Indian retailers spending big on tech

CIOL Bureau
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BANGALORE, INDIA: Growth in the Indian retail sector has been phenomenal, says Eddie Chandhok, president, Global Delivery Organisation, Infogain. The retail solutions and Outsourced Product Development (OPD) company recently bagged a couple of deals with popular Indian retailers for the implementation of end-to-end Orcale suite of retail products.
The 1,000+ strong Infogain has doubled its headcount in retail in the last six to eight months to cater to the growing interest in retail solutions among Indian retailers.

“The business group in India has doubled in the last six to eight months. The team has grown from zero to 100 consultants,” said Chandok, speaking to CIOL.

Although 97 percent of the retail sector belongs to the unorganized category, it’s the 3 percent of high-end retailers that are driving technology adoption.

Driven by a booming economy and an increased spending capacity of the Indian middle class, retail companies are looking to expand their businesses and are turning to technology to help meet their business goals.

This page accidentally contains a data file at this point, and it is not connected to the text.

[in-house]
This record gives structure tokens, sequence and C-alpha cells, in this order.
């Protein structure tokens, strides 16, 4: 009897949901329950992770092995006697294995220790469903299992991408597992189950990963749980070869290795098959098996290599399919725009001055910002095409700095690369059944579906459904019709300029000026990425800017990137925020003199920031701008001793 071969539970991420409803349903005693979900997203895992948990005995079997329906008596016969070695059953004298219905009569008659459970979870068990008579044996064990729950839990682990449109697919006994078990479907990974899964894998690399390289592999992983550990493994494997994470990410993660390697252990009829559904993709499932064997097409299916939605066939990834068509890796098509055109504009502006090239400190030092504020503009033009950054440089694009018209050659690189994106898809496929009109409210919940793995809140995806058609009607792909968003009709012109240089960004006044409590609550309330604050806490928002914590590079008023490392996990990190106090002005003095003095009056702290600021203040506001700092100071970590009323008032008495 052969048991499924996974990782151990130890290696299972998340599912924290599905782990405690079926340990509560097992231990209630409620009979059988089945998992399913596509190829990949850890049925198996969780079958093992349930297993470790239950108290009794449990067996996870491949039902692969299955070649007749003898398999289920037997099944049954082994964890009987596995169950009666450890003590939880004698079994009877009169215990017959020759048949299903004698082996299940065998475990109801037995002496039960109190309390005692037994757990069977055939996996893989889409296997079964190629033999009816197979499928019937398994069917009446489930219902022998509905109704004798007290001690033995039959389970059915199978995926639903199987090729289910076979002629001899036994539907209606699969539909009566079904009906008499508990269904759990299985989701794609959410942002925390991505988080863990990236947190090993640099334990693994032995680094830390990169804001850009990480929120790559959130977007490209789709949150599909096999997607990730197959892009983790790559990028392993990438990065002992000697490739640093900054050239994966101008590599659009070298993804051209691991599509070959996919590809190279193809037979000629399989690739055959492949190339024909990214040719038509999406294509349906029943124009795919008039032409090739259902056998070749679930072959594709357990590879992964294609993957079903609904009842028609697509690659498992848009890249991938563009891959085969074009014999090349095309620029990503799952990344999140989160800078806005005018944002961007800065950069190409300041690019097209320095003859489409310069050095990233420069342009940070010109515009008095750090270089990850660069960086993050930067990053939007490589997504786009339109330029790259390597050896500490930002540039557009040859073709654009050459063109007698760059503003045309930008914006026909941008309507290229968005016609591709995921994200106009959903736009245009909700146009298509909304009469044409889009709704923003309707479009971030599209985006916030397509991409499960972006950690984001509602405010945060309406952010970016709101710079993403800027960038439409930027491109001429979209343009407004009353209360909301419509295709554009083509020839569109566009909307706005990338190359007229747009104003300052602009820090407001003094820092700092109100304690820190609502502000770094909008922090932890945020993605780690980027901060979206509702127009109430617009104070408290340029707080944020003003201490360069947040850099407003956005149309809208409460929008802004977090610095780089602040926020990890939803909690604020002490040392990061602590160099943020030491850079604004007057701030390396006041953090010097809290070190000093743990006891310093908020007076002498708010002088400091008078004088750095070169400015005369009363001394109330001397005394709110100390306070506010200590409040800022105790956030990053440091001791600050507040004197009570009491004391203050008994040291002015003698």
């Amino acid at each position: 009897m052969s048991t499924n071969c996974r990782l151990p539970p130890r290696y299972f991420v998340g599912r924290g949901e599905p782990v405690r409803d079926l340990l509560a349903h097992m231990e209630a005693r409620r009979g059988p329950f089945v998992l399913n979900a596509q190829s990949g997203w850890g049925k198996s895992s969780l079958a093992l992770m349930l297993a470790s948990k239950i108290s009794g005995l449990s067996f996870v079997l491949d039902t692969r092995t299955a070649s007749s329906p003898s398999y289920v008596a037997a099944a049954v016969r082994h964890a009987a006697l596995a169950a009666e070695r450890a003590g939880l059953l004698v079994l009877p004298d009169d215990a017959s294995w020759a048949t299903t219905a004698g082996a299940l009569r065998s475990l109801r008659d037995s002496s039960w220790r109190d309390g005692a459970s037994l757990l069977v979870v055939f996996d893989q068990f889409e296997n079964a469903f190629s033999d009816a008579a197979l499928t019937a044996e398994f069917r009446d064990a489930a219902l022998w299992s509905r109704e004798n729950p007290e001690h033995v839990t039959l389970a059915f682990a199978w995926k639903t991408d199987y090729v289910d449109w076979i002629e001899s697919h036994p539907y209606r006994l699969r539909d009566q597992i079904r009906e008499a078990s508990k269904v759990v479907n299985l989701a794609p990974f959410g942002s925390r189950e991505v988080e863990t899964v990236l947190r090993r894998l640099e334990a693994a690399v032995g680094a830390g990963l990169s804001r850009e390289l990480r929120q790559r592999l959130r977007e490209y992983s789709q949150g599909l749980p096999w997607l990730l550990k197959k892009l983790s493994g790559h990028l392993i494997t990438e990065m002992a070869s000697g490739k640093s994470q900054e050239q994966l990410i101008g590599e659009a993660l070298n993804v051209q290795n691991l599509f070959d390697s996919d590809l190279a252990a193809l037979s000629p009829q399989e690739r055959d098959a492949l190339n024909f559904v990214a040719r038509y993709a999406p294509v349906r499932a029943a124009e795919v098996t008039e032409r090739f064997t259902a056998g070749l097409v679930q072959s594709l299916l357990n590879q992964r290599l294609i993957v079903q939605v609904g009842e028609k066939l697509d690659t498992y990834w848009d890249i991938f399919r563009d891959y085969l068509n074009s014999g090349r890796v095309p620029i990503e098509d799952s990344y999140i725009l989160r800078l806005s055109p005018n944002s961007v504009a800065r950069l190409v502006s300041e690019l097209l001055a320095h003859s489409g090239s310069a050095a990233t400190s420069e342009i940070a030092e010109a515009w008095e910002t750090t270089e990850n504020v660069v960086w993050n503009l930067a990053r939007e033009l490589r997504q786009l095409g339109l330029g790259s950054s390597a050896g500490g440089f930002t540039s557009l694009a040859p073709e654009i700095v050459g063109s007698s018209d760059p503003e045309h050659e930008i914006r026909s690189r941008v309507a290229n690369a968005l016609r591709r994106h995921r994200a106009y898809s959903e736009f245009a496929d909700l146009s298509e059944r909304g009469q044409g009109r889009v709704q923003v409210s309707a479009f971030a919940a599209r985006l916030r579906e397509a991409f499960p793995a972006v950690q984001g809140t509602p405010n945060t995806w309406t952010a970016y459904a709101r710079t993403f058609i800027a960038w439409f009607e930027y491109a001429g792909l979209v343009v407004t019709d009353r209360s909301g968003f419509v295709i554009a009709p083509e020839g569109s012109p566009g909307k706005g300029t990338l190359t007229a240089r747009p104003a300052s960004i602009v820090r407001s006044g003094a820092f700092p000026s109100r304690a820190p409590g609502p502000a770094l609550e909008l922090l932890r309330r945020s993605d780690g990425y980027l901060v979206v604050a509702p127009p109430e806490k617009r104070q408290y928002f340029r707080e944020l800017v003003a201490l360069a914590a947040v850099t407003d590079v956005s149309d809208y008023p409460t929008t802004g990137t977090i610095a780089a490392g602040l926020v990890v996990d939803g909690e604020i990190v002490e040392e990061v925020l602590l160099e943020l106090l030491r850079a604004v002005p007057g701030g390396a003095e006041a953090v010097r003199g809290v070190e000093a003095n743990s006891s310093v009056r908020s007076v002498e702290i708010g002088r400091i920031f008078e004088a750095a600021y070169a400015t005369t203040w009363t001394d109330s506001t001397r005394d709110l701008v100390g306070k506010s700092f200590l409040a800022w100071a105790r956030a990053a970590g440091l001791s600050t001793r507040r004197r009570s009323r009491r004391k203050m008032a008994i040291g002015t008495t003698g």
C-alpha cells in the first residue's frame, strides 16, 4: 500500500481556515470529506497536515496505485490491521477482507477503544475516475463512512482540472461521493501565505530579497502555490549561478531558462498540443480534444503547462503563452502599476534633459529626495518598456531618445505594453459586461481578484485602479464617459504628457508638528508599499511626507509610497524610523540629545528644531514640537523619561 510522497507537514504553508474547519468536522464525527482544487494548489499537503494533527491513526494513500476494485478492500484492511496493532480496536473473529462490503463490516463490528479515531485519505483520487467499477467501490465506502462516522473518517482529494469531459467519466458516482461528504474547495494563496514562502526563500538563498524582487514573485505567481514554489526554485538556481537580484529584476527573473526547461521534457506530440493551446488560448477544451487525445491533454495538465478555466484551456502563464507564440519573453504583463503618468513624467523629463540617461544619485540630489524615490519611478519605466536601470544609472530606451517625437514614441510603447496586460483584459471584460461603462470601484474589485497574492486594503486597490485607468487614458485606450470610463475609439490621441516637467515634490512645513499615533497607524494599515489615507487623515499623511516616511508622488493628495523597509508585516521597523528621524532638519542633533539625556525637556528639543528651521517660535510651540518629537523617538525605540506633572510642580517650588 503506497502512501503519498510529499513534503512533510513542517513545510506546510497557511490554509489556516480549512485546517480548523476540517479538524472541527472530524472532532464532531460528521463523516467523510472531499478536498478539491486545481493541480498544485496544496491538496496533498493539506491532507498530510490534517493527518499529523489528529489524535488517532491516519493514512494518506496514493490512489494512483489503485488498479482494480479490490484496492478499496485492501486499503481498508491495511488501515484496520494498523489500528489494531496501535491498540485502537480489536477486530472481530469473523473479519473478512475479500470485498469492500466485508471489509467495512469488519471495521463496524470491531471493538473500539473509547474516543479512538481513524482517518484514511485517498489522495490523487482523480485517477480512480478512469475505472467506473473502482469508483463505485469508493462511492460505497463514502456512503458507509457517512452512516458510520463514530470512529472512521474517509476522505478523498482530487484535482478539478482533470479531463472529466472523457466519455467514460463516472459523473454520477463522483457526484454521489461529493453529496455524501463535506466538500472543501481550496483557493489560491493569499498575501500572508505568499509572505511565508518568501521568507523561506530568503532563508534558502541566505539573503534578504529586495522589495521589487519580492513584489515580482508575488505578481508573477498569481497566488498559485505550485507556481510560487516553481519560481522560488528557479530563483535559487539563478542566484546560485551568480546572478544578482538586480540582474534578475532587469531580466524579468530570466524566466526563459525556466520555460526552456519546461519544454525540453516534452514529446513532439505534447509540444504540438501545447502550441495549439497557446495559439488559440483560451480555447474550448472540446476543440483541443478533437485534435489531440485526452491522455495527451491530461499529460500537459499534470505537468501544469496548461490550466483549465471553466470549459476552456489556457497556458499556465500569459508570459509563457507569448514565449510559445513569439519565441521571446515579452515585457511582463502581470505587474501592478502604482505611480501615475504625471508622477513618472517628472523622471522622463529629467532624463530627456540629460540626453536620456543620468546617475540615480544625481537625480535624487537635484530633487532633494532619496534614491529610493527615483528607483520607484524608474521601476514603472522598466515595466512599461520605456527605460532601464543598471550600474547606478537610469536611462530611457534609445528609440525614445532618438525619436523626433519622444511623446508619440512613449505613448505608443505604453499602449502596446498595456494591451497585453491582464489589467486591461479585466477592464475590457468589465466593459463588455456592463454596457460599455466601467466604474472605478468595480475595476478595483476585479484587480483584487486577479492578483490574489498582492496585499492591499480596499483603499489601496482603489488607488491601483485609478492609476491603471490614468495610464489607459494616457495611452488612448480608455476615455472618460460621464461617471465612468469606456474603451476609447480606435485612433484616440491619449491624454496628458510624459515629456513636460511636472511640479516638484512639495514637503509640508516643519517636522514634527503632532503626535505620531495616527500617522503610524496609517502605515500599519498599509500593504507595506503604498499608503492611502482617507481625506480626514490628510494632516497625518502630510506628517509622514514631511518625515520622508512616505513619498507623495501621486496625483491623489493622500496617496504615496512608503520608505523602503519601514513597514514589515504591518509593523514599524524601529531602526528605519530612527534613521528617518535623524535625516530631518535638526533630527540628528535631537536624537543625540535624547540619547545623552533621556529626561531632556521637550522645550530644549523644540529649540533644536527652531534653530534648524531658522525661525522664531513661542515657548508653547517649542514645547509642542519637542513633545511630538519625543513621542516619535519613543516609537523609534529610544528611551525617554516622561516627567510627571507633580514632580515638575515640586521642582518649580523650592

“They (retail companies) were trying to develop software themselves—that scenario has changed. Most of the companies have pan India aspirations, so local products are not able to do the job,” says Chandok.

The inability to generate the right analytics and acceptance of m-cards/loyalty cards were some of the challenges that are driving companies to adopt end-to end solutions, he says.

According to him, while earlier companies were spending money on real estate and branding, they are now more willing to spend on strengthening the technology backbone. “Now, they want world-class solutions that are tried and tested and used by companies overseas,” he says.

Speaking of overseas, competition from retail giants like Walmart and Tesco could also be a reason Indian companies are opting for the technology edge. However, as far as global aspirations are concerned, Indian retail companies have a long way to go--at least three to five years, before they are able to compete on a global scale, says Chandok.